Have you purchased a sweater or ball of yarn that says “Made in India” and wondered about the workers behind those products? Of course, for anyone who likes to knit and crochet, the idea of a yarn bank sounds appealing. Should we open a yarn bank in America? Regardless, how life differs for yarn workers in India and how the new yarn bank benefits them (and people in the USA) is fascinating.
In most of the world, knitting and crocheting are a hobby that may result in sales on websites like Etsy. However, in India, the new yarn bank hopes to liberate thousands of non-factory workers that rely on yarn and making products with yarn in order to feed their families. Along with that, yarn sales worldwide have reached a new high according to a 2015 report, and it shows how the yarn bank can be helpful to international yarn producers as well.
The International Textile Manufacturers Federation reports in the “State of Trade Report Q3/2014” that the yarn industry is kind of tumultuous and prices can rise sharply around the world.
A report by Textile World that quotes the yarn trade report says, “On an annual basis, the global yarn production rose and was supported by a strong increase in Asia. In Europe, North and South America, in contrast, yarn output fell year-on-year.”
This kind of fluctuation in prices can be difficult in countries like India where incomes are not as high as they are in Europe or America where some of the yarn is produced. To help yarn workers in India purchase yarn — even when they cannot afford it due to fluctuations in global yarn prices — the yarn bank was formed.
According to a BusinessWorld report, India is doing the right thing by helping yarn-related manufacturing to grow as much as possible. Although manufacturing with large machines is the general focus, increasing all of India’s exports is critical in the next decades — yarn and fabric making included.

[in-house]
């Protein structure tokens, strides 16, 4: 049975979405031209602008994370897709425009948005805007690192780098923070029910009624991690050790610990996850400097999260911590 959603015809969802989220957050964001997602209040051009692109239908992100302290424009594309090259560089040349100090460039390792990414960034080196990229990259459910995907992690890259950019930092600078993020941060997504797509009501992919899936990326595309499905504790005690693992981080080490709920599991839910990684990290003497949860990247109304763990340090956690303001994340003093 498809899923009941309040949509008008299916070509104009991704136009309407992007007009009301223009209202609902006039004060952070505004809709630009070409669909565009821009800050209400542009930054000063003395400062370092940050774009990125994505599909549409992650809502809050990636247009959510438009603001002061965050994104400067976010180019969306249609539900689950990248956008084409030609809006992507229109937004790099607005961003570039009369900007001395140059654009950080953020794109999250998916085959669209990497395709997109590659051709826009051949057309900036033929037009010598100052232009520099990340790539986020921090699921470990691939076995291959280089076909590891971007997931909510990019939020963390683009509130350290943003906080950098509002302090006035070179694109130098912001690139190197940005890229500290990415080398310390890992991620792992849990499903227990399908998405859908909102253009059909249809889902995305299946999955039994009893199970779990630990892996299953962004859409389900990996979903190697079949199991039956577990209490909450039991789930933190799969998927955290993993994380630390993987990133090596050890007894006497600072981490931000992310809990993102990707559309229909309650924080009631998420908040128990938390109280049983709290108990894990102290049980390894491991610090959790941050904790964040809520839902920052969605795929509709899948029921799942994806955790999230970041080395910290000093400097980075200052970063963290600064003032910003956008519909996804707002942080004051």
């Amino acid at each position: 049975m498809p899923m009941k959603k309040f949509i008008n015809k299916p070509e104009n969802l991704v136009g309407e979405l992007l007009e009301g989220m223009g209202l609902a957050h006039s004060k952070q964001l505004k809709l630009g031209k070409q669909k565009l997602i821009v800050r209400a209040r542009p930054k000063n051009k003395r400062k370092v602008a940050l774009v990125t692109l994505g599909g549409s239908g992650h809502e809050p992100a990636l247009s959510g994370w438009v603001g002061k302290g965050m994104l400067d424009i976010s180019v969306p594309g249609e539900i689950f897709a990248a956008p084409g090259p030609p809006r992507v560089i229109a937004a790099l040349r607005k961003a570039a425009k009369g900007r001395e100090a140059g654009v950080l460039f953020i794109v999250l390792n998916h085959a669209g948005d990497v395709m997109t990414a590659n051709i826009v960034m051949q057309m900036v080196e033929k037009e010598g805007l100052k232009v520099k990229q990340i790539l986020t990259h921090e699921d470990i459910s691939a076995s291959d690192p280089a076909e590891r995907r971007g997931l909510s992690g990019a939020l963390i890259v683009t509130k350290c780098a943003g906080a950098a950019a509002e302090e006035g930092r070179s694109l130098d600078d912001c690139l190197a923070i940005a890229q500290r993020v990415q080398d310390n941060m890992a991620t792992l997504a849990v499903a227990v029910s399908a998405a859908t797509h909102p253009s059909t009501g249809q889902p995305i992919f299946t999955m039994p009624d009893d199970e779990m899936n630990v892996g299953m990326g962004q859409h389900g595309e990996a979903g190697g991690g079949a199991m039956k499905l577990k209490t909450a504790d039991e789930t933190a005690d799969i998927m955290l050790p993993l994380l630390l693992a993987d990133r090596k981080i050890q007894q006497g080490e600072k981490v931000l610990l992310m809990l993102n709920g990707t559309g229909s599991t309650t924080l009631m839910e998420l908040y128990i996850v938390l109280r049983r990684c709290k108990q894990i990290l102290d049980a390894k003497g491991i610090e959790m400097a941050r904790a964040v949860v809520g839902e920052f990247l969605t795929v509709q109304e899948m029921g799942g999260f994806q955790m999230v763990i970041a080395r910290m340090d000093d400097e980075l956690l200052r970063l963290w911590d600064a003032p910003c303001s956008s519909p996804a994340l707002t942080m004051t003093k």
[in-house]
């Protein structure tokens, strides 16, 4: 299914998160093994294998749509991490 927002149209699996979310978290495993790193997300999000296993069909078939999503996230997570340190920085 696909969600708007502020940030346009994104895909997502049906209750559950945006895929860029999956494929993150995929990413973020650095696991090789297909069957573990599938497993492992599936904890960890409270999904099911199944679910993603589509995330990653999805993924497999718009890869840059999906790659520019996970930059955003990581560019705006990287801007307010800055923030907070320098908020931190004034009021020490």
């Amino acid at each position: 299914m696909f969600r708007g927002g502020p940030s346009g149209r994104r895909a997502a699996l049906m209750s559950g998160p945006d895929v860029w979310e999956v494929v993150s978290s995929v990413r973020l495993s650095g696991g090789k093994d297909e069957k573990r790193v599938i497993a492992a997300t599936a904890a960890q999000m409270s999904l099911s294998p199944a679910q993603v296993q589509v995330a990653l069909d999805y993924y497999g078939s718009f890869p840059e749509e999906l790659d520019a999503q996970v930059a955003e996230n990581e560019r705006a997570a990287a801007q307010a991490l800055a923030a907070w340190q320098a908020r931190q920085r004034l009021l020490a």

For instance, a consulting firm called PwC says, “In India, value-added manufacturing stands at 12 per cent of GDP today. The report shows that value-added manufacturing can grow to 20 per cent by 2024 and to greater than 25 per cent in 2034 if India can step up its manufacturing competitiveness.”
BusinessWorld also reports that the PwC consulting firm hints at products like yarn and says, “India should start exporting finished goods in the short run without neglecting low and medium technology firms in the country. For example, the top two exports from India to China were cotton yarn and iron ore.”
While it may take time to make improvements to all areas of manufacturing in India to make their products more competitive internationally, yarn and fabric producing are being dealt with immediately by the government. The Times of India reports that Surat is India’s largest man-made fabric center, and hundreds of small-scale powerloom weavers needed to have concessional rates applied to the polyester yarn they need to create their products.
For this reason, the Union Ministry of Textiles in India created a yarn bank that will allow workers to purchase yarn that is 50-percent paid for by the Indian government. The Times of India goes on to explain that part of the reason that those who use the yarn had problems making a profit was due to middlemen and price fluctuations. A primary concern is middlemen “hoarding the yarn stocks and engineering artificial price hikes and shortages. Moreover, the yarn banks will allow the weavers to procure yarn on credit and repaying the amount in installments or adjusting against the quantity of yarn bought every month.”
How much does the yarn bank benefit the people that are part of the program? The Times of India interviewed Devesh Patel of the Ved Road Art Silk Small Scale Cooperative Federation Limited about the new yarn bank, and he said, “If this works out then we need not have to depend on the local suppliers and weavers would be getting yarn cheaper by seven to eight percent.”
Ashish Gujarati of Pandesara Weavers’ Federation goes on to tell the Times of India something that should perk the ears of American yarn producers, and says, “[W]e can get yarn samples from around the world and store it. There are several kinds of yarns that are produced across the world which we are yet to know.”
[All images from the referenced links. Feature image by Paula Bronstein via Getty Images.]